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Server-Side Rendering Vs Client-Side Rendering: All Webpage Rendering Methods Explained

  • DATE PUBLISHED (8/0/2023)

As a web developer, it’s important to have a solid understanding of webpage rendering. Especially if you love building interactive and visually appealing user experiences to captivate and wow your users. So let's get down to it.

Webpage rendering refers to the process of displaying the content of a webpage on a user's device and involves taking the raw HTML, CSS, and JavaScript code that makes up a web page and turning it into beautifully crafted experiences.

There are several approaches to rendering a web page, and they include:

  • Server-Side Rendering (SSR): Involves rendering a client-side application on the server before sending it to the client's browser

  • Client-Side Rendering (CSR): Renders a client-side application in the client's browser

  • Static Site Generation (SSG): Generates a static HTML website from a set of templates and content files

  • Incremental Static Regeneration (ISR): A hybrid approach that combines SSG and SSR

This information is essential for any developer working with modern web technologies.

Webpage rendering is a crucial aspect of web development, and understanding the different approaches can help you make informed decisions about how to build and maintain your application. Whether you're building a content management system, a blog platform, a news website, or a web application, this knowledge will be valuable.

Let's dive in and learn more about web page rendering. By the end of this short blog, you'll have a clear picture on this topic.

Server-Side Rendering (SSR)

Server-side rendering (SSR) is a process in which a client-side application is rendered on the server before being sent to the client's browser. This allows the application to be fully rendered and interactive when the client loads it, rather than requiring the client to wait for the program to be downloaded and rendered in the browser.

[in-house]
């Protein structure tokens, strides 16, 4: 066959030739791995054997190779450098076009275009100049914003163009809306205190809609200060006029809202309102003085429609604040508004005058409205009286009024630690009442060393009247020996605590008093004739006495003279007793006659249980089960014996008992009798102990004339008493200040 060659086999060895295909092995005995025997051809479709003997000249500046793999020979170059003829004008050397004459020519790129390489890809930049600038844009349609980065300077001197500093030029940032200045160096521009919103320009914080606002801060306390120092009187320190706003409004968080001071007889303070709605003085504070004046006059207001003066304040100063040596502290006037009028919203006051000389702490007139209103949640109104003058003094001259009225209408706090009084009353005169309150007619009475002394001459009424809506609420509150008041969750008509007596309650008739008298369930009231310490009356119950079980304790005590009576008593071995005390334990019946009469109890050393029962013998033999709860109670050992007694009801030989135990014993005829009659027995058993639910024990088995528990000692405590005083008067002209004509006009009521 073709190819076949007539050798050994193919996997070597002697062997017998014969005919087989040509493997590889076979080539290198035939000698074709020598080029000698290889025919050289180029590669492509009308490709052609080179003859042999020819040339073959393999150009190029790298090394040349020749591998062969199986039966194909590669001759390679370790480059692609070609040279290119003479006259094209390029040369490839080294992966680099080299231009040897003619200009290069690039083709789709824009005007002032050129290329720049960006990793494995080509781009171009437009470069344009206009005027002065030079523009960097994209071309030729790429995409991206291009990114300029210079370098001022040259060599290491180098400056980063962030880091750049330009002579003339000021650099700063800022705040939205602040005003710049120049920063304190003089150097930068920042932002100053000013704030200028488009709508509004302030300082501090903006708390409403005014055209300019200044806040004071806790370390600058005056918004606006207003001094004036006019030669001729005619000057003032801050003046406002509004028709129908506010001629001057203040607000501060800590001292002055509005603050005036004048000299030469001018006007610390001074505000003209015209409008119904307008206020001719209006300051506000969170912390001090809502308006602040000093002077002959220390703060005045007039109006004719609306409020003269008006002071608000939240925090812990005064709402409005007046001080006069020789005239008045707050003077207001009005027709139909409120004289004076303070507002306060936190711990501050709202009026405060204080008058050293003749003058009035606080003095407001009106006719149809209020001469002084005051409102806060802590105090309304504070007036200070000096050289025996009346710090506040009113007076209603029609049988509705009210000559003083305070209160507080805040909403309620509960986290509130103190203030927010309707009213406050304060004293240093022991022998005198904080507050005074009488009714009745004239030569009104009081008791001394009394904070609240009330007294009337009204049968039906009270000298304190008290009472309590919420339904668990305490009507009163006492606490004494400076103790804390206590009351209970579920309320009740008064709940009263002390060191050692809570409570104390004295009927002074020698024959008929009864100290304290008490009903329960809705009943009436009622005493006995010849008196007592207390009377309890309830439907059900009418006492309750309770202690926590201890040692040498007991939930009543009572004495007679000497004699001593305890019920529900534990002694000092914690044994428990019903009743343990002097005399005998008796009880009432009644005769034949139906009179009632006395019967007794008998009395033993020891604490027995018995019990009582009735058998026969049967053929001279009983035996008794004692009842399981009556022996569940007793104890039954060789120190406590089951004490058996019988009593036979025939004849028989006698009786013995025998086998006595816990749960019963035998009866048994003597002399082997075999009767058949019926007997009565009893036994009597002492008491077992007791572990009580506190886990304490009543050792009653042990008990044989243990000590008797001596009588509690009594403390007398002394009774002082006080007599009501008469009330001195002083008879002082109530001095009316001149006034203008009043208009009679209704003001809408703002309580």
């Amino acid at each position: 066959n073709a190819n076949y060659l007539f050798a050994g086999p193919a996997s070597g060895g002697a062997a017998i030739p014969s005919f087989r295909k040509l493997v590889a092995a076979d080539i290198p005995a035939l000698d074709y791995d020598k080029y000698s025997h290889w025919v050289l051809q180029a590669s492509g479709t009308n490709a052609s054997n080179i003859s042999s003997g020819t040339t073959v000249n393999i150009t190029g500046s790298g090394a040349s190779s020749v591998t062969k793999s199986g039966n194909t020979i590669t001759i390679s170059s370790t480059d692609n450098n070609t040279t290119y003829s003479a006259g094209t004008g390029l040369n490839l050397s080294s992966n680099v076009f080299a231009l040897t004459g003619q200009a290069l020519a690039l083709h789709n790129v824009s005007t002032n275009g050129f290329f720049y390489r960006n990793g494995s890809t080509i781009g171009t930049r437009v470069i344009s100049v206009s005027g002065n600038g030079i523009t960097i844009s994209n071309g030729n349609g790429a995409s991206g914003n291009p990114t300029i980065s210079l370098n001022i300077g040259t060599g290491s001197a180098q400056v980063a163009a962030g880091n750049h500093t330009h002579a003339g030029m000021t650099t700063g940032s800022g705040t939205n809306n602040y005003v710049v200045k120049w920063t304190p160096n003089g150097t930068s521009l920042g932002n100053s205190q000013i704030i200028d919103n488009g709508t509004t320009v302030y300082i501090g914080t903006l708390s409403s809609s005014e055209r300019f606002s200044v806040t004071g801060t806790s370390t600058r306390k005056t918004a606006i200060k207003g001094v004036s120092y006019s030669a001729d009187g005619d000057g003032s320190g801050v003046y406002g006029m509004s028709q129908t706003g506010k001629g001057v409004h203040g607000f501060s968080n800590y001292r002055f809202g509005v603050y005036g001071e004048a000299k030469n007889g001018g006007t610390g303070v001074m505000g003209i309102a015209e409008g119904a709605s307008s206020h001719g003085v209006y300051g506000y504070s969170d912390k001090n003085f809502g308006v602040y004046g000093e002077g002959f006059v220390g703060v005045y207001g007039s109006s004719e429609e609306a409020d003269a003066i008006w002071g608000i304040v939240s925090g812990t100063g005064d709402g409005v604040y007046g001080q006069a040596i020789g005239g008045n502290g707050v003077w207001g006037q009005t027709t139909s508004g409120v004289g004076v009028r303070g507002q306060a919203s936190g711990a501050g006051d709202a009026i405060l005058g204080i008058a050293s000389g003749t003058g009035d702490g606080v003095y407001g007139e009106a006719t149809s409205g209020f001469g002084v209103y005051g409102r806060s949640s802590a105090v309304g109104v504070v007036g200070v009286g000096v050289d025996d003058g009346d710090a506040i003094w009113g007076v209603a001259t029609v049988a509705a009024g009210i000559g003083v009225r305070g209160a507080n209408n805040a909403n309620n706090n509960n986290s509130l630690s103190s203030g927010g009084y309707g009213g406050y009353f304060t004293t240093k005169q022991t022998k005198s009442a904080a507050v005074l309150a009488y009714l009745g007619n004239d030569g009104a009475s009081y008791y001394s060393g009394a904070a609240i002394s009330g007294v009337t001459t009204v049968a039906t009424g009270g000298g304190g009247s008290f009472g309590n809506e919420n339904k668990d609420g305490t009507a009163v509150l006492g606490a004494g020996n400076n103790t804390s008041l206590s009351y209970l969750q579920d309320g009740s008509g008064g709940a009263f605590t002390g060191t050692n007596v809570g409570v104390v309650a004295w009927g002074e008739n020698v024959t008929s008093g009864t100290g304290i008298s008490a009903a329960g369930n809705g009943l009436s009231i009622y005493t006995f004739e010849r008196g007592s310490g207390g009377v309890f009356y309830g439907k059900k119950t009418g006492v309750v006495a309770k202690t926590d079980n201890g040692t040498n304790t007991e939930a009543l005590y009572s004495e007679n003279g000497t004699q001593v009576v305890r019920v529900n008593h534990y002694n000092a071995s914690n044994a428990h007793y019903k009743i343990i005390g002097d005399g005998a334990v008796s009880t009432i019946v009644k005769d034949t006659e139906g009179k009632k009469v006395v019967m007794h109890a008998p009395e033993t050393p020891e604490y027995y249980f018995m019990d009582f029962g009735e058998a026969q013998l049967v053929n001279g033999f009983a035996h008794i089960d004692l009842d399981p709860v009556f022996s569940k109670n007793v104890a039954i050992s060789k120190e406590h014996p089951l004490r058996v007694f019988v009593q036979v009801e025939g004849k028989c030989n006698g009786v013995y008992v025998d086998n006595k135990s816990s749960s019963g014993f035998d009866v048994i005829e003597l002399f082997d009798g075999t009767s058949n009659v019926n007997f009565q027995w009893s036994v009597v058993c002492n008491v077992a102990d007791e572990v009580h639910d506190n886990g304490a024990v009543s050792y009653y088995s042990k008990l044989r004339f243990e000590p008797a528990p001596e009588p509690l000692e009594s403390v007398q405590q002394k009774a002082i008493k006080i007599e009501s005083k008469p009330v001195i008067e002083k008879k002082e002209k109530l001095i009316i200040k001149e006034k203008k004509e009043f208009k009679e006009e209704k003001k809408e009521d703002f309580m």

An example of an SSR application is a content management system like WordPress, where the server sends the HTML, CSS, and JavaScript needed to render a page, along with the content of the page itself.

Static Site Generation (SSG)

Static Site Generation (SSG) is a technique that generates a static HTML website from a set of templates and content files. An example of an SSG application is a blog platform like Gatsby, which takes a set of Markdown files as input and generates a static HTML website from them.


Using SSG allows for faster loading times, as the static HTML website can be directly served by a CDN or other static file hosting service without the need for a server to generate the content on each request dynamically. This results in the faster and more efficient delivery of content to users.

Incremental Static Regeneration (ISR)

This is a hybrid approach that combines SSG and SSR. With ISR, a static HTML website is generated from templates and content files and updated regularly (e.g., hourly, daily, etc.). This allows for faster loading times while still allowing the website to be updated regularly with fresh content. An example of an application that uses ISR is a news website that updates its content multiple times per day.


Client-Side Rendering (CSR)

CSR is a process in which a client-side application is rendered in the client's browser. This means that the application is downloaded and executed by the client's browser, and the rendering is done entirely on the client's side.


An example of a CSR application is a single-page application (SPA) built with a framework like React or Angular. When you request a page on a SPA, the browser downloads the necessary JavaScript and renders the page dynamically without the server sending a fully-rendered HTML page.

I hope this helps give you a better understanding of the different approaches to rendering a web application. 

Happy coding!